Beginner:Stirring and opening. Chances are you can do this already, just stir/mix/kneed your food items with your off-hand. (Hopefully you’ve washed your hands thoroughly after your advanced personal hygiene practice.) You should also be able to open jars, bottles, and cans off-handed with a little extra effort.
Intermediate:Peeling and spreading. Peeling carrots and potatoes and spreading condiments on bread require a surprising amount of endurance and dexterity that you don’t usually think about when using your main hand. Just be prepared to clean up after the mess you're going to make.
Advanced:Knives. Try cutting your ingredients while wielding your well-sharpened weapon of choice in your off-hand. Simple in theory, terrifying in practice. WARNING: I have cut myself severely on several occasions while holding a knife in my main hand. Be very mindful of your skill level and limitations.
Step 4: Other
There are dozens of other activities in your daily life that can be easily converted into off-handed practice. Just be aware of what you do with your hands and switch it up.
Beginner:Reaching. Make it a habit of reaching out with your off-hand. Every doorknob, button, switch, and glass of water is an opportunity for practice.
Intermediate: Technology. Can you browse the web, send a text, or change tracks on your MP3 player using only your off-hand?
Advanced:Writing. The Holy Grail of ambidexterity is writing. If you ever get to this point, leave me a note. I’m not there yet.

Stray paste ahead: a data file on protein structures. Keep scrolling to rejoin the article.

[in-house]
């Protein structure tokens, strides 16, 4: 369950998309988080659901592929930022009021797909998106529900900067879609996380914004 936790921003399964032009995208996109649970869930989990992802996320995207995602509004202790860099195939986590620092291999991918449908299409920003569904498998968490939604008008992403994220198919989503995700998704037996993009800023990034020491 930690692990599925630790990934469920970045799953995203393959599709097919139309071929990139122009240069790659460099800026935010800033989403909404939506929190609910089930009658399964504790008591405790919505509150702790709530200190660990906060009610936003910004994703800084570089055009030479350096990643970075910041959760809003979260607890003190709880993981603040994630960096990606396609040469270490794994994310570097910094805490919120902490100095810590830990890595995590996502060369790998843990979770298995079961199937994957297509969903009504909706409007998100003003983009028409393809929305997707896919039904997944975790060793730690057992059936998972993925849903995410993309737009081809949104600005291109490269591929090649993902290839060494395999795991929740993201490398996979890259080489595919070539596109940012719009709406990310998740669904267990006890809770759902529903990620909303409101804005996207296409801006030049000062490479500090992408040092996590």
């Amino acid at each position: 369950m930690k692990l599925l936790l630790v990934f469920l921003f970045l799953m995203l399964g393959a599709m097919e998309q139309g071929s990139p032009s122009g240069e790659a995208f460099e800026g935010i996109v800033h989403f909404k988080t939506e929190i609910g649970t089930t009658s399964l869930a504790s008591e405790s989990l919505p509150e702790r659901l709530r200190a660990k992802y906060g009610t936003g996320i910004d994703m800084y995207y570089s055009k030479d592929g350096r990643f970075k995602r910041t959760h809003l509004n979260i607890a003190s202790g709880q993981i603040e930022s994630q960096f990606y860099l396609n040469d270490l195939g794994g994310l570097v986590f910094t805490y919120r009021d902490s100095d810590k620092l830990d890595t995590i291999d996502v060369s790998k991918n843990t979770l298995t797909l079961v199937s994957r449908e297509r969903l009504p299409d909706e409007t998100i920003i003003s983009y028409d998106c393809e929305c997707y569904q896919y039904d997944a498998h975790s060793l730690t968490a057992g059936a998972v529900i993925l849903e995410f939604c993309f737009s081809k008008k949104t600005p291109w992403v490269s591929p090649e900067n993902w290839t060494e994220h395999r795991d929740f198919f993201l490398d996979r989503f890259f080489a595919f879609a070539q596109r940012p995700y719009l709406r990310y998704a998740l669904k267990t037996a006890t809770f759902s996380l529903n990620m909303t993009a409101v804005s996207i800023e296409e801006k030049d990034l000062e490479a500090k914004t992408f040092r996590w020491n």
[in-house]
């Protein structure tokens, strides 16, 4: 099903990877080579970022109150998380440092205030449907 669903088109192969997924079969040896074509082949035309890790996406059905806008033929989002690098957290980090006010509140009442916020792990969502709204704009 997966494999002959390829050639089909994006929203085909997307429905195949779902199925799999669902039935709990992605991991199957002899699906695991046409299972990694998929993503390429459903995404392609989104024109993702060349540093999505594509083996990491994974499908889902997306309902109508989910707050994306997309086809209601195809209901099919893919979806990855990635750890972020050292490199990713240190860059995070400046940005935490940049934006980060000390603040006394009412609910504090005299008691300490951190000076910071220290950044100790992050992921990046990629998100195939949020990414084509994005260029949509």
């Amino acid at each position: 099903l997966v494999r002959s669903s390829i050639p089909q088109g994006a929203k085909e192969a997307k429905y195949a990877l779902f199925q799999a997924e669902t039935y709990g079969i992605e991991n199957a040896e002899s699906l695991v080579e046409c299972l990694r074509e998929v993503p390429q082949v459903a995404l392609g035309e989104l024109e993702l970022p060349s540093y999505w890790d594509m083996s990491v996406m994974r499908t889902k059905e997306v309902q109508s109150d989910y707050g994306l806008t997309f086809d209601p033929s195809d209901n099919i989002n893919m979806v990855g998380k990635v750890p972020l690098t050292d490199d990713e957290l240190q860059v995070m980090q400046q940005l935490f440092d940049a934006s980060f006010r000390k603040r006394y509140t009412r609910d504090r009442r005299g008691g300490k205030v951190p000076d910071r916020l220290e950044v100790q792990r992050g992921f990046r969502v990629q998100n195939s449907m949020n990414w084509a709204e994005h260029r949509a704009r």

Step 5: Additional Tips
Switch responsibilities, not just tools. If you’re eating a steak, don’t just swap utensils, make sure your off-hand is taking over the responsibility of manipulating the food.
Make it a habit. The only way to develop ambidexterity is to get practice, and lots of it. Your brain has been wired by years of repetition from birth to favor one hand over the other. The only way to get enough practice to even things out is to make it part of as many daily tasks as possible.
Make it fun. You’ll never keep up with this if you don’t find some value in it, especially after you’ve spilled or broken a few things. My primary motivation for practicing with my off-hand is personal amusement and it keeps me interested.
Step 6: Why Bother?
Amusement: As I’ve said my primary motivation is personal amusement in the face of a boring daily routine. I bet you could turn it into a good party trick too.
Mental Exercise: I haven’t seen anything specific about ambidexterity, but experts are always telling us that our brains are a muscle that we need to exercise.
Sports: I can’t think of a single sport in which ambidexterity would not be an advantage. Switch hitting, anyone?
Music: Maybe I would have been better at playing the piano if my teacher had suggested I start eating my cereal with my off-hand.
Injury: Hopefully your chances of a hand-crippling accident are fairly low, but having a solid foundation with your off-hand will give you a head start if your main hand ever winds up in a cast.